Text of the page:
Gold dust sounds less valuable than a gold ingot – but if you collect enough gold dust, you get to the same value in the end.

What to do

Changing your Wi-Fi password won’t help: this attack doesn’t recover the password (PSK) itself, but instead allows an attacker to decrypt some of the content of some sessions.
Changing routers probably won’t help either, because there are numerous variants of the KRACK Attacks that affect most Wi-Fi software implementations in most operating systems.

Here’s what you can do:

Until further notice, treat all Wi-Fi networks like coffee shops with open, unencrypted, wireless.
Stick to HTTPS websites so your web browsing is encrypted even if it travels over an unencrypted connection.
Consider using a VPN, which means that all your network traffic (not just your web browsing) is encrypted, from your laptop or mobile device to your home or work network, even if it travels over an unencrypted connection along the way.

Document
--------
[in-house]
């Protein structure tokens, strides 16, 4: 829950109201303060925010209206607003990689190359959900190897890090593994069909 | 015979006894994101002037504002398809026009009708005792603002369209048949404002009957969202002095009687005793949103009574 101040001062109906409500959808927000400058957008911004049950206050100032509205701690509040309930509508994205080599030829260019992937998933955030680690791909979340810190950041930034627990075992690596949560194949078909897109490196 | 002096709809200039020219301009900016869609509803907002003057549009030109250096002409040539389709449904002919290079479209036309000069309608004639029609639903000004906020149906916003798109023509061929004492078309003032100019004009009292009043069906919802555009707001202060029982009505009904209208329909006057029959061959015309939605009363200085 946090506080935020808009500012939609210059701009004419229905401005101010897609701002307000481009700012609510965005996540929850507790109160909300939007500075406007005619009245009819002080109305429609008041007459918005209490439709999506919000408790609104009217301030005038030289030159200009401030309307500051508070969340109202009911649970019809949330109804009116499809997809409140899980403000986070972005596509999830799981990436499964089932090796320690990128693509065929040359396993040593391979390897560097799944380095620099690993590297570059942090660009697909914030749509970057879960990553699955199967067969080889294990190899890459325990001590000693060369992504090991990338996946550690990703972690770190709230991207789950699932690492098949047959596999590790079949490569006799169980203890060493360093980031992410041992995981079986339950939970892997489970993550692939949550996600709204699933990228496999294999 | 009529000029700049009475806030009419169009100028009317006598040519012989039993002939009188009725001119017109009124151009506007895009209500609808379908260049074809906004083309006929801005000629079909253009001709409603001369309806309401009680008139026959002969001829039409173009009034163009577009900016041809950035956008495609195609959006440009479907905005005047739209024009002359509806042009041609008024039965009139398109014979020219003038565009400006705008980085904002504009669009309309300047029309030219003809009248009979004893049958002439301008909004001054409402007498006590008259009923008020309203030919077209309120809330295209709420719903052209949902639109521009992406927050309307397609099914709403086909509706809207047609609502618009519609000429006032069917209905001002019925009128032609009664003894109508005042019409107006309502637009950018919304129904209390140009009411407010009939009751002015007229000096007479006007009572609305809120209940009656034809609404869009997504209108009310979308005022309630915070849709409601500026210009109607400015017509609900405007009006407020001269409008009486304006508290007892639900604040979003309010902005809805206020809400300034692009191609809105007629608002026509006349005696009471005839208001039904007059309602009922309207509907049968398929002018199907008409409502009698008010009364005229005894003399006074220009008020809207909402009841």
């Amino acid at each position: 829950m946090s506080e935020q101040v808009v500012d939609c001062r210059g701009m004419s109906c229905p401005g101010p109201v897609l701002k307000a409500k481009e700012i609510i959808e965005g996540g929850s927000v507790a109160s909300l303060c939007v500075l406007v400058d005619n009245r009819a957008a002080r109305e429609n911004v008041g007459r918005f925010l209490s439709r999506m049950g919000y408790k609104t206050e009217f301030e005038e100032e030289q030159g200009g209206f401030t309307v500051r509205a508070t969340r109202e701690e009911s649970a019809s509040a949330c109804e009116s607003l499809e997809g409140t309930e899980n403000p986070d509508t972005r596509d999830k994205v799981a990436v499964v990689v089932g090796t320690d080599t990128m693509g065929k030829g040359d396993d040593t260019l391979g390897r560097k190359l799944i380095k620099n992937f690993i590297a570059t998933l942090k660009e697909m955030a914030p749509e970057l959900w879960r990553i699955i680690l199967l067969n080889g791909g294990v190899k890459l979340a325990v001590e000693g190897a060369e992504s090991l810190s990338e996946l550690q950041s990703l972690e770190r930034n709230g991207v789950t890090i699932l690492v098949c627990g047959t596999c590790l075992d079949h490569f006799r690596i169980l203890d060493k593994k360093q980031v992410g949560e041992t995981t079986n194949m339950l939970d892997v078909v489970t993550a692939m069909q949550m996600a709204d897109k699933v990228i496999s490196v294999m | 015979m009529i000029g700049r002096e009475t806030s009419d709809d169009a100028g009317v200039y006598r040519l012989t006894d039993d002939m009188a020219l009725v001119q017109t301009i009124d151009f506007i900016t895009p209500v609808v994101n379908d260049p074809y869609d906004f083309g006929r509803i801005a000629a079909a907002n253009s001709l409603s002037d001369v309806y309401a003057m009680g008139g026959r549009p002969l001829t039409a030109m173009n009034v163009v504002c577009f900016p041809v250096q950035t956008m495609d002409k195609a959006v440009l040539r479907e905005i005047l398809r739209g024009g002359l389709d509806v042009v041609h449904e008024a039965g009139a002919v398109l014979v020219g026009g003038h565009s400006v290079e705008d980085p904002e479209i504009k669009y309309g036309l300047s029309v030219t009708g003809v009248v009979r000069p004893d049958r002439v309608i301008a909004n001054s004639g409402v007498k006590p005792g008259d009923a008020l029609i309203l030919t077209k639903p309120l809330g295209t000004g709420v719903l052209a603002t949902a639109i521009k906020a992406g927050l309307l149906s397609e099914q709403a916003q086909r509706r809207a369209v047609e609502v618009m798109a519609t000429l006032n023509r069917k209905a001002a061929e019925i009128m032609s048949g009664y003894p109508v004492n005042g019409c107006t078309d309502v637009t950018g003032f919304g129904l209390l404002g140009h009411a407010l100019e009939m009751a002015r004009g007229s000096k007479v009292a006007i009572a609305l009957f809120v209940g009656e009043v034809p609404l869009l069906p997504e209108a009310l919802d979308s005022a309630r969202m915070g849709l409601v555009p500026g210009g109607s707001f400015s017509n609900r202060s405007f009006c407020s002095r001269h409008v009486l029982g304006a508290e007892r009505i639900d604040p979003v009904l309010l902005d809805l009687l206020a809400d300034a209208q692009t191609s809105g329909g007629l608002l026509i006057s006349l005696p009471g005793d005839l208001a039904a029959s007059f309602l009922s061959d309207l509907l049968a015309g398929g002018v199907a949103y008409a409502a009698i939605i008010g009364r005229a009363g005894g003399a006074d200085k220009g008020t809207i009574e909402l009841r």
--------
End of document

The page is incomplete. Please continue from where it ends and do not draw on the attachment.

Apply KRACK patches for your clients (and access points) as soon as they are available.

Simply put, if you ever use open Wi-Fi access points (or Wi-Fi access points where the password is widely known, e.g. printed on the menu or handed out by the barista), you are already living in a world where at least some of your network traffic could be sniffed out at will by anyone. The precautions that you take in those cases – why not take them all the time? If you always encrypt everything yourself, in a way that you get to choose and can control, you never have to worry what you might have forgotten about.